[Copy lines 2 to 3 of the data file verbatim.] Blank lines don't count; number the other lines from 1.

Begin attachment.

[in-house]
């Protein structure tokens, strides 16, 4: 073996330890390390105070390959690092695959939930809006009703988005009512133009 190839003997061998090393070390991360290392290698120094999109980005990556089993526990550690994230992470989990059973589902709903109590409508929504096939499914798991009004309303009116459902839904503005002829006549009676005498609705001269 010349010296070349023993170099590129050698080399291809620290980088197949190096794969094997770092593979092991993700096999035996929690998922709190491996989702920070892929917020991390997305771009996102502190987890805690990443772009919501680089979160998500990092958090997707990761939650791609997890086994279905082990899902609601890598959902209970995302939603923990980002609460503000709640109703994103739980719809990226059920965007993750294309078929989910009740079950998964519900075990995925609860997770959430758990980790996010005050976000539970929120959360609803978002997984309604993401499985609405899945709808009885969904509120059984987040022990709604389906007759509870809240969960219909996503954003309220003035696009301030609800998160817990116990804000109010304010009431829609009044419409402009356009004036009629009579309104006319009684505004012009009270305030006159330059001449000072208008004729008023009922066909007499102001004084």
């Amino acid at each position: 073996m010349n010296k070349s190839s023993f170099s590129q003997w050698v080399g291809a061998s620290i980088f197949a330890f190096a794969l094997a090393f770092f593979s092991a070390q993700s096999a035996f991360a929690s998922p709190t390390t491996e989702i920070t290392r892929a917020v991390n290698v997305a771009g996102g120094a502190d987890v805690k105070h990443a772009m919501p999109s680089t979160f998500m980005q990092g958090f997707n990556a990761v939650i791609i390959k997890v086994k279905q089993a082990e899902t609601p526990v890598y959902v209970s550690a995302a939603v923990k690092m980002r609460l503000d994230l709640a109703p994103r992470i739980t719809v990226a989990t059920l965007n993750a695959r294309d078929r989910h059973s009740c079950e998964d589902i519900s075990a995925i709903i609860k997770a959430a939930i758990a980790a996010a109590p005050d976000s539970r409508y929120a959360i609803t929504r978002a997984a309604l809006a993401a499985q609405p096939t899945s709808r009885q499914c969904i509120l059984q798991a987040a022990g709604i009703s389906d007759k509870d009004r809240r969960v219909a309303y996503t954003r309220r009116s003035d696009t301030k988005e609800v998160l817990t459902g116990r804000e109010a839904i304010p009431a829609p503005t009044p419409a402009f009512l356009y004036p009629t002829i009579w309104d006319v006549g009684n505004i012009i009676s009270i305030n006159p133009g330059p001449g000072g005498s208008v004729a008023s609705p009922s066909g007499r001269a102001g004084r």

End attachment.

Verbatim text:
């Protein structure tokens, strides 16, 4: 073996330890390390105070390959690092695959939930809006009703988005009512133009 190839003997061998090393070390991360290392290698120094999109980005990556089993526990550690994230992470989990059973589902709903109590409508929504096939499914798991009004309303009116459902839904503005002829006549009676005498609705001269 010349010296070349023993170099590129050698080399291809620290980088197949190096794969094997770092593979092991993700096999035996929690998922709190491996989702920070892929917020991390997305771009996102502190987890805690990443772009919501680089979160998500990092958090997707990761939650791609997890086994279905082990899902609601890598959902209970995302939603923990980002609460503000709640109703994103739980719809990226059920965007993750294309078929989910009740079950998964519900075990995925609860997770959430758990980790996010005050976000539970929120959360609803978002997984309604993401499985609405899945709808009885969904509120059984987040022990709604389906007759509870809240969960219909996503954003309220003035696009301030609800998160817990116990804000109010304010009431829609009044419409402009356009004036009629009579309104006319009684505004012009009270305030006159330059001449000072208008004729008023009922066909007499102001004084």
């Amino acid at each position: 073996m010349n010296k070349s190839s023993f170099s590129q003997w050698v080399g291809a061998s620290i980088f197949a330890f190096a794969l094997a090393f770092f593979s092991a070390q993700s096999a035996f991360a929690s998922p709190t390390t491996e989702i920070t290392r892929a917020v991390n290698v997305a771009g996102g120094a502190d987890v805690k105070h990443a772009m919501p999109s680089t979160f998500m980005q990092g958090f997707n990556a990761v939650i791609i390959k997890v086994k279905q089993a082990e899902t609601p526990v890598y959902v209970s550690a995302a939603v923990k690092m980002r609460l503000d994230l709640a109703p994103r992470i739980t719809v990226a989990t059920l965007n993750a695959r294309d078929r989910h059973s009740c079950e998964d589902i519900s075990a995925i709903i609860k997770a959430a939930i758990a980790a996010a109590p005050d976000s539970r409508y929120a959360i609803t929504r978002a997984a309604l809006a993401a499985q609405p096939t899945s709808r009885q499914c969904i509120l059984q798991a987040a022990g709604i009703s389906d007759k509870d009004r809240r969960v219909a309303y996503t954003r309220r009116s003035d696009t301030k988005e609800v998160l817990t459902g116990r804000e109010a839904i304010p009431a829609p503005t009044p419409a402009f009512l356009y004036p009629t002829i009579w309104d006319v006549g009684n505004i012009i009676s009270i305030n006159p133009g330059p001449g000072g005498s208008v004729a008023s609705p009922s066909g007499r001269a102001g004084r």